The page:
CANTON – St. Lawrence County legislators have tabled plans that would have called for large-scale wind developers who make payments in lieu of taxes (PILOTS) to be required to pay the full-assessed property tax value.
A resolution that said any PILOT agreement with wind facilities capable of producing 25 megawatts of wind power or more “require annual payments to the county in an amount equal to that which the county would have received in real property taxes” was proposed at finance committee meeting last month and agreed to by legislators.
The policy still needed approval from the full Board of Legislators before it could officially take effect. That did not happen Monday night.
“Some don’t feel we have enough info or that getting additional info might help them make a decision,” St. Lawrence County Legislator Joseph Lightfoot said.
The North Ridge Wind Farm calls for about 40 wind towers, about 500 feet high, to be built in Hopkinton and Parishville by Avangrid Renewables.
St. Lawrence County would be the first county in the state that would not have a PILOT agreement with a wind developer if the towers are built.
Parishville Town Supervisor Rodney Votra has previously stated that the town is not interested in payments in lieu of taxes. The Town of Hopkinton is still discussing PILOT agreements.
“I have enough info – I could have made my mind up last night,” Lightfoot said.
The reason to table the resolution was also made as some legislators felt more research needed to be done, including how the properties would be assessed and concerns were raised about passing a policy that impacts all renewable energy, including solar.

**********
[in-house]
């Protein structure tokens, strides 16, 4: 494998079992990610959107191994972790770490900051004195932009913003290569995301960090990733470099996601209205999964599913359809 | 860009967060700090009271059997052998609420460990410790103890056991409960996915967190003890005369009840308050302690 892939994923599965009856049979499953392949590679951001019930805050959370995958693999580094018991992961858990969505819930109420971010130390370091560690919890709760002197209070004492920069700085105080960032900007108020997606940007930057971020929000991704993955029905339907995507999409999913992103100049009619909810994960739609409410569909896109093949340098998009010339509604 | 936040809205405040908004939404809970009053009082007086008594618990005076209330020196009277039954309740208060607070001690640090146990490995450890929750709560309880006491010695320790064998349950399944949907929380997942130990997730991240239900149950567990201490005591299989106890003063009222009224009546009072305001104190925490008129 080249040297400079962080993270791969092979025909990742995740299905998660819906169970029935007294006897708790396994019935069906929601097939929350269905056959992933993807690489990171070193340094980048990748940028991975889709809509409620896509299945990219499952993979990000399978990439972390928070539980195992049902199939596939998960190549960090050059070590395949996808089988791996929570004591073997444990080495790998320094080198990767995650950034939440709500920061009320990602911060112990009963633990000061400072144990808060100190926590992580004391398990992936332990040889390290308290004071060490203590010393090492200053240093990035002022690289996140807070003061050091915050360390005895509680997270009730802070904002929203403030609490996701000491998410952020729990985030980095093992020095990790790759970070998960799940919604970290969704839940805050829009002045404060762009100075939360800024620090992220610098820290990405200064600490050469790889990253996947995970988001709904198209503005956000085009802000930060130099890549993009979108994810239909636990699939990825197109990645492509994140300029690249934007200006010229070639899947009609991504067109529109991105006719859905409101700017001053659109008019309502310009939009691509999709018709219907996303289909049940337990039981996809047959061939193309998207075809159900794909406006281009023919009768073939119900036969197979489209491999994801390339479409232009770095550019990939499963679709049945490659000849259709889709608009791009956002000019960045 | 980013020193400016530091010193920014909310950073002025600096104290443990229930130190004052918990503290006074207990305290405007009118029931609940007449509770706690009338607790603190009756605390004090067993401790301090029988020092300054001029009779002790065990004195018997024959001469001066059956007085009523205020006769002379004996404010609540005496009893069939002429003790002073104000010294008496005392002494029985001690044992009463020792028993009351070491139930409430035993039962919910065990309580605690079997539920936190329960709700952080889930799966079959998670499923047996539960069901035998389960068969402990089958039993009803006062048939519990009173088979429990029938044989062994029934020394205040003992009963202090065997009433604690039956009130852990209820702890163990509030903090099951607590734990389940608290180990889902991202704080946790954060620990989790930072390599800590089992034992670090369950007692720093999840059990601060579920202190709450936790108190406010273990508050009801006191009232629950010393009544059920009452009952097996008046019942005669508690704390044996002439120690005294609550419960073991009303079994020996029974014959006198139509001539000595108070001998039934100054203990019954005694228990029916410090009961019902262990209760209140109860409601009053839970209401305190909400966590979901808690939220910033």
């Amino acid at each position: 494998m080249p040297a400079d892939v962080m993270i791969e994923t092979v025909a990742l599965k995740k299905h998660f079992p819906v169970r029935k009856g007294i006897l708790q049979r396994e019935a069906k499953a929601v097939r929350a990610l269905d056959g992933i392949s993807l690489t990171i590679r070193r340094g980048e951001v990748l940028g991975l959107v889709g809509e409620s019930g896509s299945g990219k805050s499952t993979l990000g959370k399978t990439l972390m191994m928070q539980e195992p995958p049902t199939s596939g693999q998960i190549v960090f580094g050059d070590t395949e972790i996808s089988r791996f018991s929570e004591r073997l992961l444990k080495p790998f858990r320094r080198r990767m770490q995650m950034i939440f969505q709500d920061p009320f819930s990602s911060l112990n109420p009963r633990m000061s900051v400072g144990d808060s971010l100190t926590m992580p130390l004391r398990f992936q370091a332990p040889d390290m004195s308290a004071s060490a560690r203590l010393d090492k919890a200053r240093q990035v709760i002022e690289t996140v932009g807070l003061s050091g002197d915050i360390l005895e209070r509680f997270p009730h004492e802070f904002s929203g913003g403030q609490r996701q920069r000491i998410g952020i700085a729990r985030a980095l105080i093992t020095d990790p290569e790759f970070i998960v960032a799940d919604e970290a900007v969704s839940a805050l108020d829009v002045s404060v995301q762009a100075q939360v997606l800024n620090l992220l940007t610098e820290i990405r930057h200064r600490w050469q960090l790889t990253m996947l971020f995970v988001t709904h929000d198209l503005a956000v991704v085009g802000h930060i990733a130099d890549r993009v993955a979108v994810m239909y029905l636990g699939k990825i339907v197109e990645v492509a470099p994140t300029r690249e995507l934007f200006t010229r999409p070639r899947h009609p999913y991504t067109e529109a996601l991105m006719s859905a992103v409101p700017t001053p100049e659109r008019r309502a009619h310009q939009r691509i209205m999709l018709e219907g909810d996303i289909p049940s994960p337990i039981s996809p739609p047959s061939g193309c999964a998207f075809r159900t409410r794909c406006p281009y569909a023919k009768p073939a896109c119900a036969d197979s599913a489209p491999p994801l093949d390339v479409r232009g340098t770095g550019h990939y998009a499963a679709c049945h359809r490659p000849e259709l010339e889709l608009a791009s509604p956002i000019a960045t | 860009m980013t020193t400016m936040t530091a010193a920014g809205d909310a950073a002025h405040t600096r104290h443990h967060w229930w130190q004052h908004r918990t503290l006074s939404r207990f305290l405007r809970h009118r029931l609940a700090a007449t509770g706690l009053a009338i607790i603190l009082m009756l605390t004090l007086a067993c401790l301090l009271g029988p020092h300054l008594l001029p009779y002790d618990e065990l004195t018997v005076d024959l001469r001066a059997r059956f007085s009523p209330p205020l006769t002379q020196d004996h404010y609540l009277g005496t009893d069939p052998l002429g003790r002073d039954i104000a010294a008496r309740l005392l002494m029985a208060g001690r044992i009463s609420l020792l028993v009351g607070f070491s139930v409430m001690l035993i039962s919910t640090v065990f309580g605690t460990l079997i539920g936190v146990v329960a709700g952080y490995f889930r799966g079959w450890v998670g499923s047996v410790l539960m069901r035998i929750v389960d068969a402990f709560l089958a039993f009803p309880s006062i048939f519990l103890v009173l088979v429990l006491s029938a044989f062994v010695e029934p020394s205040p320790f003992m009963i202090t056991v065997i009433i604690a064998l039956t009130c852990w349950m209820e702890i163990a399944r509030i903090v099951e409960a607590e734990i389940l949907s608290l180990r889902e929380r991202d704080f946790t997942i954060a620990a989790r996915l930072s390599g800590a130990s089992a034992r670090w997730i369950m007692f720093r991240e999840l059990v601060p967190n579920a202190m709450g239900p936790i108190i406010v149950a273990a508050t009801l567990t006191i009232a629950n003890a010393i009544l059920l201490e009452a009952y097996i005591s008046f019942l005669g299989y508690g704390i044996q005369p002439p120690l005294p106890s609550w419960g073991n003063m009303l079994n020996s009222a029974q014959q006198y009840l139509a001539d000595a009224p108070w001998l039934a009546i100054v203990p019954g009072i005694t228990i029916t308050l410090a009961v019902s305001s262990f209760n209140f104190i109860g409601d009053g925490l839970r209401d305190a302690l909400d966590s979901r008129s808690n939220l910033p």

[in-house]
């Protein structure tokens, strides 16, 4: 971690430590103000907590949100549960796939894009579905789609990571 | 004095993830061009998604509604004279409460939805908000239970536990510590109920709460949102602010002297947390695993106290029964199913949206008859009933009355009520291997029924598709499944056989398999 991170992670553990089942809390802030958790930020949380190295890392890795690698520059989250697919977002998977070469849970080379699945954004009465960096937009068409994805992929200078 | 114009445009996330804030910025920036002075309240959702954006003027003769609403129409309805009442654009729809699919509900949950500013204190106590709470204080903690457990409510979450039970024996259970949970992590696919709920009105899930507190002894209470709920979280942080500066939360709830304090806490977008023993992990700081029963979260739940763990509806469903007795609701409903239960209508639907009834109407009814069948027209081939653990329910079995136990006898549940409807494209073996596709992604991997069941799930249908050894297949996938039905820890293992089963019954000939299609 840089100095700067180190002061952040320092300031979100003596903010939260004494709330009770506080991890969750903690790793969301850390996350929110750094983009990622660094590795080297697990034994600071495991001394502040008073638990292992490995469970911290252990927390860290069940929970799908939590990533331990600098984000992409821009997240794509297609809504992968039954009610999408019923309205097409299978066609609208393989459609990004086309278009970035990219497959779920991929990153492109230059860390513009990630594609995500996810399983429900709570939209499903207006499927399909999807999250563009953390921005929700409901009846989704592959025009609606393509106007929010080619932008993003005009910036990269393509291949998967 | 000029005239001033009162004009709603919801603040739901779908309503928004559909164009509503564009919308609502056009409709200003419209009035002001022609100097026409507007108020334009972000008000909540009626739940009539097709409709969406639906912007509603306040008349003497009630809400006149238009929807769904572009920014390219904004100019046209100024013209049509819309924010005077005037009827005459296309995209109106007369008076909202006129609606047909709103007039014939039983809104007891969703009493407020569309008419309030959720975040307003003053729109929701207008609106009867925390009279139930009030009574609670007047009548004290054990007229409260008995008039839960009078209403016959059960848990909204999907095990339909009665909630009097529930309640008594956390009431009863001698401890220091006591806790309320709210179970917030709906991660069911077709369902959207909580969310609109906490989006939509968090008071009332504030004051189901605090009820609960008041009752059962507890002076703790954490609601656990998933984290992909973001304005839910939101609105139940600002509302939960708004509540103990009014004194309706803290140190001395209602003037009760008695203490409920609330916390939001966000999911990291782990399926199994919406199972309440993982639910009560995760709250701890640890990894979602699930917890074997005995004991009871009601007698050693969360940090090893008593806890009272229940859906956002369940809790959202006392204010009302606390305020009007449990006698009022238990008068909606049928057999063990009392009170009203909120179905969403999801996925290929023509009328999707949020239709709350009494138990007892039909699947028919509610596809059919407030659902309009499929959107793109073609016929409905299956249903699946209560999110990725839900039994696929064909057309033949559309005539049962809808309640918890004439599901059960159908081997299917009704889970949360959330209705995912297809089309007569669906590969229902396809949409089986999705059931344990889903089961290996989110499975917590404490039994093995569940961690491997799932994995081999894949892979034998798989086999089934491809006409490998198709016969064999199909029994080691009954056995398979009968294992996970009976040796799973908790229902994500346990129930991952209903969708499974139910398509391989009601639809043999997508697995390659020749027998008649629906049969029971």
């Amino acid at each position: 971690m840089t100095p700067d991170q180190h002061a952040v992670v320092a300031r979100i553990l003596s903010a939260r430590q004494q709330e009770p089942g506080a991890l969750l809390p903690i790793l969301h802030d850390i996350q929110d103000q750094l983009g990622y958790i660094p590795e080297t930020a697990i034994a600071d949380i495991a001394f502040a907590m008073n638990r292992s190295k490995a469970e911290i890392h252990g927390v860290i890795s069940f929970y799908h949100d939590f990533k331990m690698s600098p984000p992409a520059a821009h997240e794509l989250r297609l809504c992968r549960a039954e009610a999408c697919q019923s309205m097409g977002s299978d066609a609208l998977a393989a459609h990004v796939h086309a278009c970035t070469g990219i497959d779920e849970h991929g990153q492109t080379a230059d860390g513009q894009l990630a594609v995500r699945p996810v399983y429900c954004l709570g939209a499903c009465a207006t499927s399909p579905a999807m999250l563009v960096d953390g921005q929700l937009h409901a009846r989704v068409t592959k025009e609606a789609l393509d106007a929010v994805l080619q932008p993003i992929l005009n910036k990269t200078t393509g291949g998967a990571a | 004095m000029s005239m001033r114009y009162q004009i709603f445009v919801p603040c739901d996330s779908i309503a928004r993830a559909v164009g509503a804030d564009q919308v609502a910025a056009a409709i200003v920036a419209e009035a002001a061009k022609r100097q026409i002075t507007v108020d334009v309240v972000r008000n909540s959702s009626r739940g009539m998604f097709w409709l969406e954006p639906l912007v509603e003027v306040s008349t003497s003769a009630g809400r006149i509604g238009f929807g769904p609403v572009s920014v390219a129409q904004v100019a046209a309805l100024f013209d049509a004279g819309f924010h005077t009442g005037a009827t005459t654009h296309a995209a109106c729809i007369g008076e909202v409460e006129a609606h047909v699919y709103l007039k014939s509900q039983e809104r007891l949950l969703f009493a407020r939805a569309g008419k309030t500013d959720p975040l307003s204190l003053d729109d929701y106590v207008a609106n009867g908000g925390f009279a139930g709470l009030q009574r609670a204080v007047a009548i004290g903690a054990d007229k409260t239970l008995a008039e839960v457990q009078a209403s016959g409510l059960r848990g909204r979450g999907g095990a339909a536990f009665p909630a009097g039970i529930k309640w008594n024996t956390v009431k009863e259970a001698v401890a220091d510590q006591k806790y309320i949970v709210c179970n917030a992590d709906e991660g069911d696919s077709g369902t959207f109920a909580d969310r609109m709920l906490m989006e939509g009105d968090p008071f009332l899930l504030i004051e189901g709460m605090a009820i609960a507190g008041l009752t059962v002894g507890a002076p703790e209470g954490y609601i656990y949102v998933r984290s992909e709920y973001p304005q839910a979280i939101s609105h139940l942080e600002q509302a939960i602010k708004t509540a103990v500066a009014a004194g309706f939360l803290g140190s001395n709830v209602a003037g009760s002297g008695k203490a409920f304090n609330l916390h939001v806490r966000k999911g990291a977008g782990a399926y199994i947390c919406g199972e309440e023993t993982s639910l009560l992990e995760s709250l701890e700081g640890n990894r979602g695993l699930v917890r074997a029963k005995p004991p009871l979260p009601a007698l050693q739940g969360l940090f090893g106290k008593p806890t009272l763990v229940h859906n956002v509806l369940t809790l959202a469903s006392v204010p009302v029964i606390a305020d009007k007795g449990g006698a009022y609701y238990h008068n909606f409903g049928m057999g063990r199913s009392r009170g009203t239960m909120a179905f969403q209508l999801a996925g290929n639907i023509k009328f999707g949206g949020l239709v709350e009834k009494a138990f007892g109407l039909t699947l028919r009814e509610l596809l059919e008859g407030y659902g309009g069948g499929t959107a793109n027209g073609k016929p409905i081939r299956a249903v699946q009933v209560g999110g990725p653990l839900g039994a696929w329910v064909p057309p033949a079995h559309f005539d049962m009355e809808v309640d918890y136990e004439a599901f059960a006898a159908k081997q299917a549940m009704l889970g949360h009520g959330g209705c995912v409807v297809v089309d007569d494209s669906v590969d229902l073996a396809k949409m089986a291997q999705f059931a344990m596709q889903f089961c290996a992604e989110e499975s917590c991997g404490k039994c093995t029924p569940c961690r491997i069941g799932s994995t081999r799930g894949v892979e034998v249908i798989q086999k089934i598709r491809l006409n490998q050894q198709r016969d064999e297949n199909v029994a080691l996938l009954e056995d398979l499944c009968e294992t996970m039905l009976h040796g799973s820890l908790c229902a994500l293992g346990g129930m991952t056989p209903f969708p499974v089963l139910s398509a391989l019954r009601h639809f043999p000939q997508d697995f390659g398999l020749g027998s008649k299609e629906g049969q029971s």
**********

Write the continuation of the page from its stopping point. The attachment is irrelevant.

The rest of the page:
Lightfoot said a case could be made for an inclusive and exclusive policy.
“Some think handling it all the same is the way to go – I think leaving solar in the policy would have created no issues, everyone gets treated alike,” he said.
Some members of the Concerned Citizens of Rural Preservation were in attendance voicing their displeasure to the board about lawmakers not voting on the resolution.
“There were about 8-10 people there…that are against the wind development,” Lightfoot said.
In a recent survey, backers and those opposed to wind towers in Parishville and Hopkinton said they do not want a PILOT agreement from a wind company.
“This effects those two towns to the greatest degree,” Lightfoot said.
Lightfoot said the county would have to work with an entity or individual in determining an accurate assessment of land being used for wind towers.
“I don’t know how it would be assessed,” Lightfoot said. “Would it include the cost of the equipment or how much power is generated or a hybrid (of factors)?”
The shelving of the resolution was left open ended with no set date to continue discussions.
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